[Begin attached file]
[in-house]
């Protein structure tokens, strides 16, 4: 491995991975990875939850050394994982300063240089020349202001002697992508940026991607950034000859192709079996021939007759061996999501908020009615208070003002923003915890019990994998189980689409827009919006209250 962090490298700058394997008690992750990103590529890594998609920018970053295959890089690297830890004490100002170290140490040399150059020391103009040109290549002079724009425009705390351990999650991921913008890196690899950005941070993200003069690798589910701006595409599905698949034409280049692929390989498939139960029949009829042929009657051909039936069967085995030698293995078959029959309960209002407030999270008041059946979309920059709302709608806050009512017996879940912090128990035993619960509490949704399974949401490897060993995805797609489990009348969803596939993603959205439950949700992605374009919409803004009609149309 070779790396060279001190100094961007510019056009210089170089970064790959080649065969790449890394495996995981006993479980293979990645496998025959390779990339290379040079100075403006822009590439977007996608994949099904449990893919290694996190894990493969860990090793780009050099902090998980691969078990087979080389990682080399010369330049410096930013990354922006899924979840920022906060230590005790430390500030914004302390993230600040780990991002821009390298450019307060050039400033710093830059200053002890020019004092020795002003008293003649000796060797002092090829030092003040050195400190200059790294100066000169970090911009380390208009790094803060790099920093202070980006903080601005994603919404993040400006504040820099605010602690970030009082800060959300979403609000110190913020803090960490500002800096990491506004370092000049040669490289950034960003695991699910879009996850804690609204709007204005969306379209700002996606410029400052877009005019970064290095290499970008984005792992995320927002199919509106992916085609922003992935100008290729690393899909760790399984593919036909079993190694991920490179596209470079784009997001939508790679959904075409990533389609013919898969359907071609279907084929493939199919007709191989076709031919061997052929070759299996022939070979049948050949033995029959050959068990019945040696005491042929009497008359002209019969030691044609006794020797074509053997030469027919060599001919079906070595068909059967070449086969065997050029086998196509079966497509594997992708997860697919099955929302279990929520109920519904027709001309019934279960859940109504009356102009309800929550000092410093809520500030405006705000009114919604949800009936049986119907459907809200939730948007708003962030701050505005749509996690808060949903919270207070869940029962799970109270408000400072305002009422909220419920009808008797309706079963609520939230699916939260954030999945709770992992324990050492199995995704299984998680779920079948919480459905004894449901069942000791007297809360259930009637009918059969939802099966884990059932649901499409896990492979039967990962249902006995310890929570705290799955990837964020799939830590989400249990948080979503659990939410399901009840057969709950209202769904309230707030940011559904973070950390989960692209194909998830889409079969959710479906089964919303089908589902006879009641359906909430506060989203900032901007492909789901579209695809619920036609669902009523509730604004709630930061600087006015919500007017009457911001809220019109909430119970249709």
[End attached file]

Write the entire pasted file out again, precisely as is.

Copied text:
[in-house]
């Protein structure tokens, strides 16, 4: 491995991975990875939850050394994982300063240089020349202001002697992508940026991607950034000859192709079996021939007759061996999501908020009615208070003002923003915890019990994998189980689409827009919006209250 962090490298700058394997008690992750990103590529890594998609920018970053295959890089690297830890004490100002170290140490040399150059020391103009040109290549002079724009425009705390351990999650991921913008890196690899950005941070993200003069690798589910701006595409599905698949034409280049692929390989498939139960029949009829042929009657051909039936069967085995030698293995078959029959309960209002407030999270008041059946979309920059709302709608806050009512017996879940912090128990035993619960509490949704399974949401490897060993995805797609489990009348969803596939993603959205439950949700992605374009919409803004009609149309 070779790396060279001190100094961007510019056009210089170089970064790959080649065969790449890394495996995981006993479980293979990645496998025959390779990339290379040079100075403006822009590439977007996608994949099904449990893919290694996190894990493969860990090793780009050099902090998980691969078990087979080389990682080399010369330049410096930013990354922006899924979840920022906060230590005790430390500030914004302390993230600040780990991002821009390298450019307060050039400033710093830059200053002890020019004092020795002003008293003649000796060797002092090829030092003040050195400190200059790294100066000169970090911009380390208009790094803060790099920093202070980006903080601005994603919404993040400006504040820099605010602690970030009082800060959300979403609000110190913020803090960490500002800096990491506004370092000049040669490289950034960003695991699910879009996850804690609204709007204005969306379209700002996606410029400052877009005019970064290095290499970008984005792992995320927002199919509106992916085609922003992935100008290729690393899909760790399984593919036909079993190694991920490179596209470079784009997001939508790679959904075409990533389609013919898969359907071609279907084929493939199919007709191989076709031919061997052929070759299996022939070979049948050949033995029959050959068990019945040696005491042929009497008359002209019969030691044609006794020797074509053997030469027919060599001919079906070595068909059967070449086969065997050029086998196509079966497509594997992708997860697919099955929302279990929520109920519904027709001309019934279960859940109504009356102009309800929550000092410093809520500030405006705000009114919604949800009936049986119907459907809200939730948007708003962030701050505005749509996690808060949903919270207070869940029962799970109270408000400072305002009422909220419920009808008797309706079963609520939230699916939260954030999945709770992992324990050492199995995704299984998680779920079948919480459905004894449901069942000791007297809360259930009637009918059969939802099966884990059932649901499409896990492979039967990962249902006995310890929570705290799955990837964020799939830590989400249990948080979503659990939410399901009840057969709950209202769904309230707030940011559904973070950390989960692209194909998830889409079969959710479906089964919303089908589902006879009641359906909430506060989203900032901007492909789901579209695809619920036609669902009523509730604004709630930061600087006015919500007017009457911001809220019109909430119970249709």